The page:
‘Funder-led. Bureaucratic. Time-consuming. Misunderstood.’ All words that have been used to describe UK grant reporting – the process (or processes) by which charities report their progress to funders.
Acknowledging that this is a significant issue for charities, IVAR (Institute of Voluntary Action Research) conducted two workshops with a group of funders and funded organisations to explore if this process could be made easier for charities and evolve into a mutually beneficial experience.
The group developed a set of reporting principals which are useful for trusts and foundations of all sizes to consider when they are thinking about what they ask their grant-holders to provide after they have received funding.
1. Funders explain why they have awarded a grant.
2. Funders and funded organisations are clear about what grant reporting will look like.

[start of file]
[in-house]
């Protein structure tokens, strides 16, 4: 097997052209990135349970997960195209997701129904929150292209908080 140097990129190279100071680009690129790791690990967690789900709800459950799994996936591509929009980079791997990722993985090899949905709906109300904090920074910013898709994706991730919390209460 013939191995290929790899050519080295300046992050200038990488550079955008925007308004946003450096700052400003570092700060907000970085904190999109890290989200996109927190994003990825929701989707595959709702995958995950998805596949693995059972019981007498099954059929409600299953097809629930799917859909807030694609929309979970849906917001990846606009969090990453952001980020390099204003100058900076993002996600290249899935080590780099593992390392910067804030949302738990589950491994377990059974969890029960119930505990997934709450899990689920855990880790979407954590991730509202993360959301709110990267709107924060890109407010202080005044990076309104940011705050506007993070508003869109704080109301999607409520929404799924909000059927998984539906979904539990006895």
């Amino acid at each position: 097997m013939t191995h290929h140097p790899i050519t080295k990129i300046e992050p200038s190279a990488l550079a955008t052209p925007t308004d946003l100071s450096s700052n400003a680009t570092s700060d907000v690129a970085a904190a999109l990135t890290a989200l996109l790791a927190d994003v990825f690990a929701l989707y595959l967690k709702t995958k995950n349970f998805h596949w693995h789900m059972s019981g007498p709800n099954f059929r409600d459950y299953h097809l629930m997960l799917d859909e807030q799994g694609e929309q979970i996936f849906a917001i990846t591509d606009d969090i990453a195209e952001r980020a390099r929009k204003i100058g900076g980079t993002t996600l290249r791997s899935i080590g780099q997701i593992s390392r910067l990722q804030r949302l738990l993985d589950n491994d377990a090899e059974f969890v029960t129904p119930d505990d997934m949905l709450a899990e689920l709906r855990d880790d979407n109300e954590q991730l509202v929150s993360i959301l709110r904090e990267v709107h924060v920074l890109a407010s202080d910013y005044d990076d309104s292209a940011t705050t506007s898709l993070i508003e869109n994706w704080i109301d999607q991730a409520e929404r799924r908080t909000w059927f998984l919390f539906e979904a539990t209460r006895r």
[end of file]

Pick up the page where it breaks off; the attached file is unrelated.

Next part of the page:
3. Funders are clear about the type of relationship they would like to have with the organisations they fund.
4. Funders only ask for information they need and use, and question whether they need bespoke reporting.
5. Funders give feedback on any grant reporting they receive, and share their thoughts on the progress of the work.
6. Funders describe what they do with the information they obtain from funded organisations.
IVAR is an independent charity that works closely with people and organisations striving for social change. From the very small that directly support the most vulnerable in their local communities, to those that work nationally – across the voluntary, public and funding sectors. IVAR uses research to develop practical responses to the challenges faced and create opportunities for people to learn from our findings.
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